The above video captures a mostly optimistic explanation of the events which take place during the annual San Fermin festival in Pamplona, Spain. The celebration occurs over the course of a week, and it includes the world famous Running of the Bulls each morning. And, while the San Fermin has been a key player in many bucket lists, it has also been famously reframed as a sobering tale of excess and human stupidity.
Few writers have been able to simultaneously capture and critique the attitudes of their time period the way that Ernest Hemingway did when he wrote The Sun Also Rises. His novel is told through the eyes of Jake Barnes, a young American journalist living in Paris following his service in World War 1. We experience his longing for meaning and sensibility in a culture reveling in strong drinks, sexual liberty, and hopeless romanticism. Along with a group of peers, and a lovely lost girl named Brett, Jake travels to Pamplona and attends the annual San Fermin festival. It is here that he witnesses his friends dive headlong into fleeting romances, alcohol abuse, and the bloody thrill of a bullfight.
The Sun Also Rises spends a majority of its narrative on negatively depicting celebration and social excess. We see the irony of partying in order to be happy only to find that it’s making people more miserable. Throughout the book, no one is satisfied enough to be where they are in the moment. Instead, there is a constant underlying need to get excited at every moment of the day and move as quickly as possible from one thrill to the next. Characters move from one bar to another, sometimes without even finishing their drinks. They jump to-and-fro from so many different forms of entertainment that they forget to be entertained. The result is a cast of deranged, exhausted, and emotionally driven characters with a complete lack of self-awareness or empathy for one another.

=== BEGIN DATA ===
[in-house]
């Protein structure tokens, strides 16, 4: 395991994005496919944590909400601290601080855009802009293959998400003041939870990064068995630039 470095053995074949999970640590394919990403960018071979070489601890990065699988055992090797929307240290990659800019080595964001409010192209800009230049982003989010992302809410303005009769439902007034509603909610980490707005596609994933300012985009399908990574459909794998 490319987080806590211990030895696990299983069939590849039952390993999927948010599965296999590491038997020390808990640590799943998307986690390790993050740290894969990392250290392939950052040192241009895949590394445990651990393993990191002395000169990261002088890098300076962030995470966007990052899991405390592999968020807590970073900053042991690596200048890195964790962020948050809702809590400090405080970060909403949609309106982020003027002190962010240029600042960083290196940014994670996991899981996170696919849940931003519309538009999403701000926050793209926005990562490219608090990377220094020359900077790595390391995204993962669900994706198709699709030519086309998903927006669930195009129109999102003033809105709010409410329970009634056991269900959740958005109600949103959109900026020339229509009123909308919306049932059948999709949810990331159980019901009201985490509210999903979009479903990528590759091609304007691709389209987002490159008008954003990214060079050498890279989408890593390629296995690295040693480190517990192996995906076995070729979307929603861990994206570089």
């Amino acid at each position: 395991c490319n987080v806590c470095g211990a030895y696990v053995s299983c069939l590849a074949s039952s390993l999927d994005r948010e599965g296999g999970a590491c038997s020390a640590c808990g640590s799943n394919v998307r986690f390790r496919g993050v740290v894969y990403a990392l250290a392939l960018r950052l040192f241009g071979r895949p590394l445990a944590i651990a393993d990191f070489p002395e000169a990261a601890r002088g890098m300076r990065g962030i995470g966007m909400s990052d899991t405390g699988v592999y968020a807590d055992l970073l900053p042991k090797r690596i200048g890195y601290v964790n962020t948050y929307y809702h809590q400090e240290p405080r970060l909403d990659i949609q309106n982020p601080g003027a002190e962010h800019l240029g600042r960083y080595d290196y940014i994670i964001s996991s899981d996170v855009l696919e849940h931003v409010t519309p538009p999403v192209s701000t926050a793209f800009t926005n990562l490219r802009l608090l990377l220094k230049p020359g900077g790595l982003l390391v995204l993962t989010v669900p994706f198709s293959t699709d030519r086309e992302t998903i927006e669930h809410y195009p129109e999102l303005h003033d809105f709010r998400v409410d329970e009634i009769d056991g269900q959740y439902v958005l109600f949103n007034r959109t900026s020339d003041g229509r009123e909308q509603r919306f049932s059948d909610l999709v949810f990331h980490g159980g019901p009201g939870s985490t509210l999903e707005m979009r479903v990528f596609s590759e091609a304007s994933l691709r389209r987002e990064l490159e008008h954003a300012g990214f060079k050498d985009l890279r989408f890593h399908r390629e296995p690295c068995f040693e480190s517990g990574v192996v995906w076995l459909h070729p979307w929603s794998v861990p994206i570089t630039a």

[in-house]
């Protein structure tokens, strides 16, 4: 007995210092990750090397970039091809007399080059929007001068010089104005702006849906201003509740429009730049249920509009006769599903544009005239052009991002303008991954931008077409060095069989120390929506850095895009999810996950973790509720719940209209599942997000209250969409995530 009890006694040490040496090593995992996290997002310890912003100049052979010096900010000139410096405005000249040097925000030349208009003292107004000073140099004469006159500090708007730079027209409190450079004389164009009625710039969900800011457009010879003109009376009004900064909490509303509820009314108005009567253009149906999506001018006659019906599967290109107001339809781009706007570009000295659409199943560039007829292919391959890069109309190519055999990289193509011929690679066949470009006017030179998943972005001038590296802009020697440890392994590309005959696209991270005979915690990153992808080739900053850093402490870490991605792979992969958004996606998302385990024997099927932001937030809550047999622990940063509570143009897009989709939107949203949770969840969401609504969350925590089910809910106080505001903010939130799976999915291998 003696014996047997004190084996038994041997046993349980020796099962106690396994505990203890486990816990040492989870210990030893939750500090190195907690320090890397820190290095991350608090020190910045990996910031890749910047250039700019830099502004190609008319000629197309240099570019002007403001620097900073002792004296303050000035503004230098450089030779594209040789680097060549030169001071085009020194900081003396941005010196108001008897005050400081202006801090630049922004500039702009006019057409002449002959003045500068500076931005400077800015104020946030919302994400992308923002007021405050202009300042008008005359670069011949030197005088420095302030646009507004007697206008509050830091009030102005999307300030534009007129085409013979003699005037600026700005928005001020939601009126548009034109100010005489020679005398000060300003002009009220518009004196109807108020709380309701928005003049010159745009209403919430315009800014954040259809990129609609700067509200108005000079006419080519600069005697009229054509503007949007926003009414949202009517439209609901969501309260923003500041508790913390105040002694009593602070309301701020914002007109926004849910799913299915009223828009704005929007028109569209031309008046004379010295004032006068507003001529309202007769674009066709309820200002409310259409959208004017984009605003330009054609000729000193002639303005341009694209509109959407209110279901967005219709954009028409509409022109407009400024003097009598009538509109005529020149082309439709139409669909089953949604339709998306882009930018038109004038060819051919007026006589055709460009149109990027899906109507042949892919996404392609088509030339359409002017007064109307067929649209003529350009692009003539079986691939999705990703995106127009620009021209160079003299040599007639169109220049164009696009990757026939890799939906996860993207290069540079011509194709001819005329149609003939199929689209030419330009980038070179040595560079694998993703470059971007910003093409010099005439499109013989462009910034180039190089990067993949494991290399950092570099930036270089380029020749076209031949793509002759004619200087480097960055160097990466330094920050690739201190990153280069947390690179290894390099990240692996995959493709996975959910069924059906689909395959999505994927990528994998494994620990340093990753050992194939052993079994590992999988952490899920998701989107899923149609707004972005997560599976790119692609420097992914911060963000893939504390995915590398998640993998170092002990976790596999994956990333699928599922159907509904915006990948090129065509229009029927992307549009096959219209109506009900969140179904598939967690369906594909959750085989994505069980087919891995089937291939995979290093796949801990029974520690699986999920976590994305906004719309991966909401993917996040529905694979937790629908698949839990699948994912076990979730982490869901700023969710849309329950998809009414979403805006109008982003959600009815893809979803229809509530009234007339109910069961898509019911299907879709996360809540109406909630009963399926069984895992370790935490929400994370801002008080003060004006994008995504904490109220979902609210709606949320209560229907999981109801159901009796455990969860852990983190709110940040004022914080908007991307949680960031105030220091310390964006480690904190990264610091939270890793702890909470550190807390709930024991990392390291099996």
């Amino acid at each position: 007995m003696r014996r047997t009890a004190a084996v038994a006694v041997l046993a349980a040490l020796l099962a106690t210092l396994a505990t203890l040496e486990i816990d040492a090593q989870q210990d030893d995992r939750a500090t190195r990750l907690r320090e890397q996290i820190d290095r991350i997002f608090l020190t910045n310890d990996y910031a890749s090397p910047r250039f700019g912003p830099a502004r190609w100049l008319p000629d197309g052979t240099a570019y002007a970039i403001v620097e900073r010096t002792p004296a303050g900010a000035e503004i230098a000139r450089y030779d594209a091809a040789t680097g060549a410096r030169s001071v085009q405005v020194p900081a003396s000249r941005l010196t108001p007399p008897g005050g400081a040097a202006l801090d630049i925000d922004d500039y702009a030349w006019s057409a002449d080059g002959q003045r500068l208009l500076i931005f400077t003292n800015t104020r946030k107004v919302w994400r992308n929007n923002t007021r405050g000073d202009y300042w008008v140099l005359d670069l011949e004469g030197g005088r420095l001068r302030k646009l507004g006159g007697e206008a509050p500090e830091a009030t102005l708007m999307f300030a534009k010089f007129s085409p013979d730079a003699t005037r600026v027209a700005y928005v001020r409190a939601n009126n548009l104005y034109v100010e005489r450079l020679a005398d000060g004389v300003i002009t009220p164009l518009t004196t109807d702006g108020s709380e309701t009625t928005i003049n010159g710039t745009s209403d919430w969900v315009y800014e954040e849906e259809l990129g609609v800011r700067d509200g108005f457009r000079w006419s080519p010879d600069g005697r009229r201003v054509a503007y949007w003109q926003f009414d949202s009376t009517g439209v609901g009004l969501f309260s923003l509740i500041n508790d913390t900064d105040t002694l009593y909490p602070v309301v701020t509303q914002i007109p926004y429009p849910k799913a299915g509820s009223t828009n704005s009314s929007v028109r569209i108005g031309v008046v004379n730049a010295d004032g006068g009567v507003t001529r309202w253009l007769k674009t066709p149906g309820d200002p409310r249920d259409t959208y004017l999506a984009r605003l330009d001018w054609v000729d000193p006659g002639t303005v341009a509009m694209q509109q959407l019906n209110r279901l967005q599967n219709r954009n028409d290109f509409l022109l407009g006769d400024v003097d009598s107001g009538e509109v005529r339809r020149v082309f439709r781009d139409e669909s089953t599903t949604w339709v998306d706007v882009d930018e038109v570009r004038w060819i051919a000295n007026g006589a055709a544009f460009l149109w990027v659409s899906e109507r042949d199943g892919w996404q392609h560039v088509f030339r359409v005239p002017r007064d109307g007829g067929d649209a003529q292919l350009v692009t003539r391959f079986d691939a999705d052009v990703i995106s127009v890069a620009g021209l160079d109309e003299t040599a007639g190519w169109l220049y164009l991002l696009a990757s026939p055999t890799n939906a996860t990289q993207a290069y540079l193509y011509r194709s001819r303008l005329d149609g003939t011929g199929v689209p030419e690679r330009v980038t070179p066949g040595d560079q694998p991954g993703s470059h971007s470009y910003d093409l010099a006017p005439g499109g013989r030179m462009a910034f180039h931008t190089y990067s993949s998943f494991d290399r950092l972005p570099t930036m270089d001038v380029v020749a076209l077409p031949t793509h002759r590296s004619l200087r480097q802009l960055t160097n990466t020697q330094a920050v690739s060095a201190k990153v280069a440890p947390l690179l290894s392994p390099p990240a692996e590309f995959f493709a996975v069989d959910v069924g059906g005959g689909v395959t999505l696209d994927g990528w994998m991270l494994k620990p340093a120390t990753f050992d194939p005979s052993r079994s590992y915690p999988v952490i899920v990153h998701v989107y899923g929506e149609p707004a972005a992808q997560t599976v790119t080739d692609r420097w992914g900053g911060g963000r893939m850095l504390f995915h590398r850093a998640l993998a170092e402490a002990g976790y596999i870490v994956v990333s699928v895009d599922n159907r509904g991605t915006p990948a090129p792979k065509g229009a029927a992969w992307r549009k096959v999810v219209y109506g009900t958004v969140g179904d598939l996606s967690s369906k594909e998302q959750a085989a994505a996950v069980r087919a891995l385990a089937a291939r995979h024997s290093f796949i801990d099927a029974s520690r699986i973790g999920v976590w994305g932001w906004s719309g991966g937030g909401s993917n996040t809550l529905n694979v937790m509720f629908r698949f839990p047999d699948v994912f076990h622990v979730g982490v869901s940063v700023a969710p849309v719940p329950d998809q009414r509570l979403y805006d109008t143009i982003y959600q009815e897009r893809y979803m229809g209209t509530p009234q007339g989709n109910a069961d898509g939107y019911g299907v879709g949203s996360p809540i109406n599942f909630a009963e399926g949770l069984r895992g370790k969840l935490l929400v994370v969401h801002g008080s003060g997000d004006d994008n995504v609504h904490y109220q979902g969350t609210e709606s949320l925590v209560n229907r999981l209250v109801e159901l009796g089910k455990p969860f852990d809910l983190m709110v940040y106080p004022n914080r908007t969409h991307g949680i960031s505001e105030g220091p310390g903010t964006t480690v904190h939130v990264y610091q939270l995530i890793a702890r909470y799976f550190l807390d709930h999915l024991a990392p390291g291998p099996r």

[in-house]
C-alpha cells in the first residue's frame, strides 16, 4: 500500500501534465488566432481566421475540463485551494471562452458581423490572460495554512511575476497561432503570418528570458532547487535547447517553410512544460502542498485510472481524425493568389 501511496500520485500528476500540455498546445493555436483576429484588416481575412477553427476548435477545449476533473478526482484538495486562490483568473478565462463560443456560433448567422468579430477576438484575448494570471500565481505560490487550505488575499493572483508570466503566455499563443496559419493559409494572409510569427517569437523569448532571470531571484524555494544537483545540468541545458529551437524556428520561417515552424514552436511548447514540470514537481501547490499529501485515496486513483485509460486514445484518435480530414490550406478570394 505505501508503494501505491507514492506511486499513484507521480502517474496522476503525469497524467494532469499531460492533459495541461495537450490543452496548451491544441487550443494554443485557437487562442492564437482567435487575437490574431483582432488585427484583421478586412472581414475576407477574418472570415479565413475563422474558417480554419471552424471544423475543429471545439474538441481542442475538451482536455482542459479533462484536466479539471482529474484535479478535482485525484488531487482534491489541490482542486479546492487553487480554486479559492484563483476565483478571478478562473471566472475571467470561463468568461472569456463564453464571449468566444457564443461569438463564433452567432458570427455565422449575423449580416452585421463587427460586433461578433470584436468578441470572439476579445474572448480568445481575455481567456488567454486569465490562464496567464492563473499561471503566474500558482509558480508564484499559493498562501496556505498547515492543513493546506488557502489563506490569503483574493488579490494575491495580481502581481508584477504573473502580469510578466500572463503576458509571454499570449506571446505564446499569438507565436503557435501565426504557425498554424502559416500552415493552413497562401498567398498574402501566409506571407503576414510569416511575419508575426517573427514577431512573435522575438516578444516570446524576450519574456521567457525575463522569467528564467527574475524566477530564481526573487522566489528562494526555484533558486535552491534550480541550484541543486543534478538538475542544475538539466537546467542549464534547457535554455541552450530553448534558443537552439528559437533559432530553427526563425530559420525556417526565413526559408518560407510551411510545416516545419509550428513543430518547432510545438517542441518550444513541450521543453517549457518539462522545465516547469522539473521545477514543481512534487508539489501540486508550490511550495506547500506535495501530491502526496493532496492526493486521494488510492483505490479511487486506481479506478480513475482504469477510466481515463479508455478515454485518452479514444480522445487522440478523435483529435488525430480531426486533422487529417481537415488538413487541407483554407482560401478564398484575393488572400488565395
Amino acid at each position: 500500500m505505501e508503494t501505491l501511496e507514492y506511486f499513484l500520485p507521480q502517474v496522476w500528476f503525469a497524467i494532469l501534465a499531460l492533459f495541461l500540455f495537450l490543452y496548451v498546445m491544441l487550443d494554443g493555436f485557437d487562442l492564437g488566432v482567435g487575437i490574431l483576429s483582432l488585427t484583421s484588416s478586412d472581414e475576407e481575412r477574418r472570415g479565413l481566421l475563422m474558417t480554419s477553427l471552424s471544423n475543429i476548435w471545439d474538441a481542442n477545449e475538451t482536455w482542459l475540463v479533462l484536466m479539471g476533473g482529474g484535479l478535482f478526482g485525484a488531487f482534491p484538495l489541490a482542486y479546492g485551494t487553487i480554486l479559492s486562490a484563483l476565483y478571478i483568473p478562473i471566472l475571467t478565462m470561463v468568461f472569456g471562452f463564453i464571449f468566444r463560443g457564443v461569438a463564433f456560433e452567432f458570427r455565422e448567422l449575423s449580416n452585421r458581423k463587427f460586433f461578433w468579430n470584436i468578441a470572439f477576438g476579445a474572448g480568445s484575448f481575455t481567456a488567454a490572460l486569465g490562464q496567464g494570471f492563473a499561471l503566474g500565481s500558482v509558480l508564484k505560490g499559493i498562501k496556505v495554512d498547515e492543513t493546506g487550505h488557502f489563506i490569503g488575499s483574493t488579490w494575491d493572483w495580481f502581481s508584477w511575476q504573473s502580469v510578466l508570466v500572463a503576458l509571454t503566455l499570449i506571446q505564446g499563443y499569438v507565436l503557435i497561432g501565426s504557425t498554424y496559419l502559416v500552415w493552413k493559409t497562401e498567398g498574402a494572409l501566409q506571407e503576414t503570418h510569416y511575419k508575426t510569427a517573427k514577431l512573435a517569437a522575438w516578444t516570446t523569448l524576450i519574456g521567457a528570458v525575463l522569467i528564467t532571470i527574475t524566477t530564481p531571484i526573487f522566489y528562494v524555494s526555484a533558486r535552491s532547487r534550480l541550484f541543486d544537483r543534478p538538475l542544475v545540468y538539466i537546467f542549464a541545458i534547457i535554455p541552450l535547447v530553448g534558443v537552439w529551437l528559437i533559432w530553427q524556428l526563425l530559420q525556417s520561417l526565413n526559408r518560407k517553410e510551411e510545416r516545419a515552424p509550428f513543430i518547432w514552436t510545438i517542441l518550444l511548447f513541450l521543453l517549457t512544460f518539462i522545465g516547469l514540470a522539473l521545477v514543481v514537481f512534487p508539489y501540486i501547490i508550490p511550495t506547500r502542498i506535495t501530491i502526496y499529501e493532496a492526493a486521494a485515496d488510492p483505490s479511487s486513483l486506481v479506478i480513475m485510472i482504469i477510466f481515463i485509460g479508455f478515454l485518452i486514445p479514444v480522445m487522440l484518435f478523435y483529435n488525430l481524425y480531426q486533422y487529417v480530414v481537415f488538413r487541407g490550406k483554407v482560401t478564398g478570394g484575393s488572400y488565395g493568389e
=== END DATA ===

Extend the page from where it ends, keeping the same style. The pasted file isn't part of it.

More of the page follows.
A powerful moment occurs as Jake interacts with a waiter following the Running of the Bulls. That morning, one of the tourists had been gored through the back.
The waiter: “‘A big horn wound. All for fun. Just for fun. What do you think of that?’
Jake: ‘I don’t know.’
The waiter: ‘That’s it. All for fun. Fun, you understand.’
Jake: ‘You’re not an aficionado?’
The waiter: ‘Me? What are bulls? Animals. Brute animals’” (Hemingway 200).
Moments later, they find out the man who was gored has been pronounced dead.
The waiter: “‘You hear? Muerto. Dead. He’s dead. With a horn through him. All for morning fun. Es muy flamenco’” (200).
This serves as a commentary on the way Jake and his peers have been behaving amongst themselves, but it also speaks to the broader human condition on display in the festival. They have all sacrificed their identity and personal dignity at the altar of the zeitgeist. Unfortunately, this self-defeating attitude is where many in our age of information and entertainment find themselves today: moving from one selfie or blog post to the next.